Definitions

from The American Heritage® Dictionary of the English Language, 5th Edition.

  • transitive verb To cause (oneself) to go or move.
  • transitive verb Archaic To commit.

from The Century Dictionary.

  • Same as beteach.
  • To seize; take hold of; take.
  • Reflexively, to take one's self (to); repair; resort; have recourse.
  • To take one's self.

from the GNU version of the Collaborative International Dictionary of English.

  • transitive verb obsolete To take or seize.
  • transitive verb To have recourse to; to apply; to resort; to go; -- with a reflexive pronoun.
  • transitive verb obsolete To commend or intrust to; to commit to.

from Wiktionary, Creative Commons Attribution/Share-Alike License.

  • verb transitive To beteach.
  • verb transitive, obsolete To take over to; take across (to); deliver.
  • verb transitive, archaic To commend or entrust to; to commit to.
  • verb intransitive, archaic To take oneself.

Etymologies

from The American Heritage® Dictionary of the English Language, 4th Edition

[Middle English bitaken : bi-, be- + taken, to take; see take.]

from Wiktionary, Creative Commons Attribution/Share-Alike License

From Middle English betaken, bitaken, in form equivalent to be- +‎ take, however, in sense from betæcen, betechen ("to beteach"). More at beteach.

from Wiktionary, Creative Commons Attribution/Share-Alike License

From be- +‎ take. Cognate with Danish betage ("to take, deprive, cut off"), Swedish betaka ("to take, deprive, cut off").

Examples

  • If you endeavor to approach these bird in their haunts, they betake themselves to flight.

    The Memory Palace

  • If you endeavor to approach these bird in their haunts, they betake themselves to flight.

    The Memory Palace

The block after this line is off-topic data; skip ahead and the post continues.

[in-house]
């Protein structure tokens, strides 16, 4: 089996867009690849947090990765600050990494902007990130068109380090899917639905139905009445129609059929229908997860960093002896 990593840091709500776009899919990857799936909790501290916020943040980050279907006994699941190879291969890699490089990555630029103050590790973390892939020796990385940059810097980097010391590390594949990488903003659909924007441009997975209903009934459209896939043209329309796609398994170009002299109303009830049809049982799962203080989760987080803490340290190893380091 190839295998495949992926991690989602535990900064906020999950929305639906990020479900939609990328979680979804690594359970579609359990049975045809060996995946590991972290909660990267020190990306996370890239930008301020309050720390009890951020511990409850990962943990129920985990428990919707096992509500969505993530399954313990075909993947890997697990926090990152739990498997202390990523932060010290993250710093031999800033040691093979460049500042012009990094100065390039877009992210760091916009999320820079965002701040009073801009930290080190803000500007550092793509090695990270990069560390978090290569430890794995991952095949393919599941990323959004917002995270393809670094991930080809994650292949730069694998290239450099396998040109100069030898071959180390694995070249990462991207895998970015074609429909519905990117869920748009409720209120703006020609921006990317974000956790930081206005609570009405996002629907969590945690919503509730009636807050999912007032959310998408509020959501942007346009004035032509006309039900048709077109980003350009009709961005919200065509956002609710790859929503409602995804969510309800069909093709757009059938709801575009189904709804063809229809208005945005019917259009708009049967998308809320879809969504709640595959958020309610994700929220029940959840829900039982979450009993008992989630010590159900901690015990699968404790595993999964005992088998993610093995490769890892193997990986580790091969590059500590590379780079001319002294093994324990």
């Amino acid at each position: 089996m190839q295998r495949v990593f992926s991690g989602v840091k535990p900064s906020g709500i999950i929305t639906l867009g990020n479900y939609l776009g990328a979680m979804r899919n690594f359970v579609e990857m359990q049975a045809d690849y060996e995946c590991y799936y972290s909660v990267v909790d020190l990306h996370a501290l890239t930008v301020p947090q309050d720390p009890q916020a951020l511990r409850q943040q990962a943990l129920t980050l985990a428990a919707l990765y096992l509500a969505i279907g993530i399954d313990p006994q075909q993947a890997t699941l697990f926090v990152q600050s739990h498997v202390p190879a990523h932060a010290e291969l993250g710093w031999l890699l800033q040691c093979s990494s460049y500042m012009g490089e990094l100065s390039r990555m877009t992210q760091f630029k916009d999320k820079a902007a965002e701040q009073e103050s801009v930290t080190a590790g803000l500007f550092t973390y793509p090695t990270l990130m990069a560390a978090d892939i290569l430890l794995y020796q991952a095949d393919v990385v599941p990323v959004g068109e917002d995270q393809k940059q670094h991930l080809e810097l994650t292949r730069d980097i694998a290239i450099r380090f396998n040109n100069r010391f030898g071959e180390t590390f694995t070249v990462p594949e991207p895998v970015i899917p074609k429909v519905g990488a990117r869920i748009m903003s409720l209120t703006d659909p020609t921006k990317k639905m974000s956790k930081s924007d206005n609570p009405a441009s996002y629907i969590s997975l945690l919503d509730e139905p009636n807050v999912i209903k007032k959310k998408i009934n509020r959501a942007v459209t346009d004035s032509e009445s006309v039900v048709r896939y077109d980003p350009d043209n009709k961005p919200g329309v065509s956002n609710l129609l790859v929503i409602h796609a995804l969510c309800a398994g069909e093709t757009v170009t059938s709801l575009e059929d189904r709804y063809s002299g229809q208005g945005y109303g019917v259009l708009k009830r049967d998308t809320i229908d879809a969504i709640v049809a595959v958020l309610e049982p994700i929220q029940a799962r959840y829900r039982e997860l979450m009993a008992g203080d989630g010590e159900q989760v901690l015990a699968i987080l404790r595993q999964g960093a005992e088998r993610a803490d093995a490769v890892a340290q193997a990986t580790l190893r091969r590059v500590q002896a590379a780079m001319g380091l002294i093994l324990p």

• As he had no passport, he was arrested after a few days, told to betake himself to another country and released.

    Autumn

  • I betake myself to Allah for refuge from the accursed Satan.

    A Kettle of Vultures

  • Note 51: The custom of all the gentlemen of the house was to betake themselves straightway after supper to my lady Duchess; where, among the other pleasant pastimes and music and dancing that continually were practised, sometimes neat questions were proposed, sometimes ingenious games were devised at the choice of one or another, in which under various disguises the company disclosed their thoughts figuratively to whom they liked best.

    Architecture and Memory: The Renaissance Studioli of Federico da Montefeltro

  • I betake myself to Allah for refuge from the accursed Satan.

    A Kettle of Vultures

  • Turning away from childish games, she used to hide herself in retired chambers, that she might give herself up more completely to prayer; and by constantly reading the deeds of holy men, she was so inflamed with the desire of a more austere life, that she even laid a plan with her brother to run away from their father's house and to betake themselves to a desert place.

    29 December -- St Thomas of Canterbury

  • It is a sign of our times, conspicuous to the coarsest observer, that many intelligent and religious persons withdraw themselves from the common labors and competitions of the market and the caucus, and betake themselves to a certain solitary and critical way of living, from which no solid fruit has yet appeared to justify their separation.

    Richard Geldard: In This Other America

  • I betake myself to Allah for refuge from the accursed Satan.

    A Kettle of Vultures

  • On the arrival of spring they betake themselves to Antarctica, where they have their regular rookeries in places where there is bare ground.

    The South Pole~ The Eastern Sledge Journey

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